WBAI-FM Upcoming Program
Arts Express

Wed, Nov 1, 2023 9:00 PM


** "What made me think is this - a Time Magazine Article, 'Why We Blow Ourselves Up'..."

Investigative journalist Pacifica host and contributor to this show Garland Nixon breaks it down. Referencing emotions, the Cuban Missile Crisis, rage, chocolate, water and electricity - and 'The Fires Of Jubilee: Nat Turner's Fierce Rebellion...'

** "Some people will rob you with a six shooter, and others with a fountain pen..."

Terrence Howard Talks Empire, Hustle & Flow, World War III, his upcoming Shirley Chisolm biopic, Shirley - and going toe to toe with real estate vultures targeting his neighborhood movie theater in the exceedingly unconventional neo-western, 'Showdown At The Grand.'

Along with what's been going down with the actors strike, and Howard mad as hell having portrayed king of the music world Lucious Lyon in Empire - but 'I've never seen a dollar in residuals from it' offscreen.

** "I think it's something that we need to be reminded of - that everyone in every industry needs to be treated with dignity..."

Arts Express Crew Spotlight: Mary Murphy. A conversation with the actress extraordinaire in film, theater, television, animation, video games and voice acting, and what she's up to with the Fireside Mystery Theatre, Old Time Radio, and on our show - and thoughts from the actors picket lines.

With connections to the Triangle Shirtwaist Factory Fire, Virginia Woolf, and the Home Shopping Weapons Network... 

At The Gates Review

While most films based on stage dramas go to substantial lengths to conceal their stagnant origins no matter how dramatically conceived - and tend to fail in that regard, the chilling and muffled horror of 'At The Gates' as an undocumented immigrant housekeeper and her son are detained in the locked cellar of their wealthy family employers, skillfully shatters that claustrophobic notion in reverse. And as a culmination of fears simultaneously playing out in the real world, with these terrified characters caught between the threat of violent ICE immigration capture, and captivity as workers. Or are they?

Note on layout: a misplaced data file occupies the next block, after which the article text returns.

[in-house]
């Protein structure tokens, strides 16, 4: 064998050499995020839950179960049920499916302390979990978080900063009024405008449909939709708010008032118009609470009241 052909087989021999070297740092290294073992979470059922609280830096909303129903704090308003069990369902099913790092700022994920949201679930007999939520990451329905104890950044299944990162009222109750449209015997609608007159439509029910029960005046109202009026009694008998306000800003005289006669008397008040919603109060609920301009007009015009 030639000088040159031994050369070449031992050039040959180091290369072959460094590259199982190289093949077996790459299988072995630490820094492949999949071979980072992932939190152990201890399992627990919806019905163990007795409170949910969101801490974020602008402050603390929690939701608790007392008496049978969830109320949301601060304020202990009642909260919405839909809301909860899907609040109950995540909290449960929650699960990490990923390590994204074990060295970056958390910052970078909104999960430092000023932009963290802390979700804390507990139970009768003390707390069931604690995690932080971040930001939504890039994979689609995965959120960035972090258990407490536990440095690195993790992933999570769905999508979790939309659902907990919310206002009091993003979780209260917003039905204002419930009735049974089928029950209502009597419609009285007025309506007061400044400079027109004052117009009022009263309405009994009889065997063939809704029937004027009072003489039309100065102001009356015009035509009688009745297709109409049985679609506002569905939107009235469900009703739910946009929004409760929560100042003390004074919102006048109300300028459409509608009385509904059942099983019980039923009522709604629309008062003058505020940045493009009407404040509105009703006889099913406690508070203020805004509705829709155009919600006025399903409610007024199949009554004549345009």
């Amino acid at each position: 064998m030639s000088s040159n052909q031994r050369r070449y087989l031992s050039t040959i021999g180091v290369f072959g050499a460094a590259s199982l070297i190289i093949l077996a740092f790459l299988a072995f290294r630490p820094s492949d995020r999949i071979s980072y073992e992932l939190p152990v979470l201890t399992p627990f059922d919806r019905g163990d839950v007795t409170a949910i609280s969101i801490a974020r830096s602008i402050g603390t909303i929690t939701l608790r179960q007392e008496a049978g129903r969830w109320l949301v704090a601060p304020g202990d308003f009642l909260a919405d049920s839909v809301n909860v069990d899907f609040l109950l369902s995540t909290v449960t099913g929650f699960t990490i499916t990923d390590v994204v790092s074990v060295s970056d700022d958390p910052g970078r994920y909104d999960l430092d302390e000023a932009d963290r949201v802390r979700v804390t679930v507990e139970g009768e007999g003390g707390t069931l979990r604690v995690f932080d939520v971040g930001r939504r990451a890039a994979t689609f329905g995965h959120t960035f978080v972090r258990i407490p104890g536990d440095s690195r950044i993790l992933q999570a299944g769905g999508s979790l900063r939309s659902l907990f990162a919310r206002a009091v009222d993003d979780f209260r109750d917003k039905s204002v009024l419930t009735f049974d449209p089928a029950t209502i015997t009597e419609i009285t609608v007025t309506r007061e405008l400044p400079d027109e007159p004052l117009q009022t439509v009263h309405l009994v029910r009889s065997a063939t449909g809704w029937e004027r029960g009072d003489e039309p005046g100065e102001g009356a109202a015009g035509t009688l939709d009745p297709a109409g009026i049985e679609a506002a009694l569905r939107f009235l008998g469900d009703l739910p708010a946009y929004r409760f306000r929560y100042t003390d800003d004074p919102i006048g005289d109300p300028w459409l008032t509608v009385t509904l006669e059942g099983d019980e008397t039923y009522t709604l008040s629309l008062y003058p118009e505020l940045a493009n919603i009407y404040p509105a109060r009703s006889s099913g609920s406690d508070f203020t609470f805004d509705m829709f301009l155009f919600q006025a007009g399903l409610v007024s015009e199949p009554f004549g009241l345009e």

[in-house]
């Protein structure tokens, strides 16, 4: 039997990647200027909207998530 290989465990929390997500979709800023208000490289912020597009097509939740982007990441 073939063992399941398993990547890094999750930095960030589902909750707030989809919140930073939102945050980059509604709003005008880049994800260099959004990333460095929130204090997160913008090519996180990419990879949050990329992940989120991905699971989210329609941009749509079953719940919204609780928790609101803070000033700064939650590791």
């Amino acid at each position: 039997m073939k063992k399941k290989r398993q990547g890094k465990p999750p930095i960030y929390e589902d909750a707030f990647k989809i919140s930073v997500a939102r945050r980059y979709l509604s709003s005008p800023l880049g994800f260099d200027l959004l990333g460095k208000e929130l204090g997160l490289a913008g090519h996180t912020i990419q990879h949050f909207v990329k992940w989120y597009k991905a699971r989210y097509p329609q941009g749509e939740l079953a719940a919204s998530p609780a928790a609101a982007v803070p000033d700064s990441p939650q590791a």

At The Gates unravels with yet another placid, deceptively unassuming day of labor for the wealthy LA Barris family Marianne (Miranda Otto), Peter (Noah Wyle) and their two children, as working single mother Ana (Vanessa Benavente) arrives to perform her regular cleaning chores. But this time taking along her rebellious Americanized teenage son Nico (Ezekiel Pacheco), to seemingly coach him in the humility and obedience that has enabled her to survive her insecure existence plaguing her, while Nico has been growing up here.

But the uneventful round of stultifying chores throughout the palatial home is interrupted when ICE police rounding up suspected undocumented workers around the neighborhood, knock at the door. Marianne panics and convinces the family to hide out in the cellar for their own safety for hours, or subsequently even endless days, But is it self-serving fear that her own family will be charged with harboring the undocumented. Not to mention the cellar door that is locked from the outside, and Nico's own simmering suspicions that they may be in fact victims of that notorious domestic worker servitude captivity.

In any case, as these multiple scenarios progressively and relentlessly raise the dramatic class and racial tensions and psychological horror to a fevered pitch, that to say more would dampen the smoldering proceedings masterfully conceived by young Latino LA based writer/director Augustus Meleo Bernstein, produced by Colombian filmmaker Rodrigo Garcia, son of the late eminent writer Gabriel Garcia Marquez - and inspired by Mexican director Alfonso Cuaron, "without whom I wouldn't be a filmmaker." Suffice it to say that the surprise subversive conclusion to these proceedings lends a breathlessly euphoric irreverence to the notion of escapism in movies.

At The Gates Review, Rotten Tomatoes

Prairie Miller



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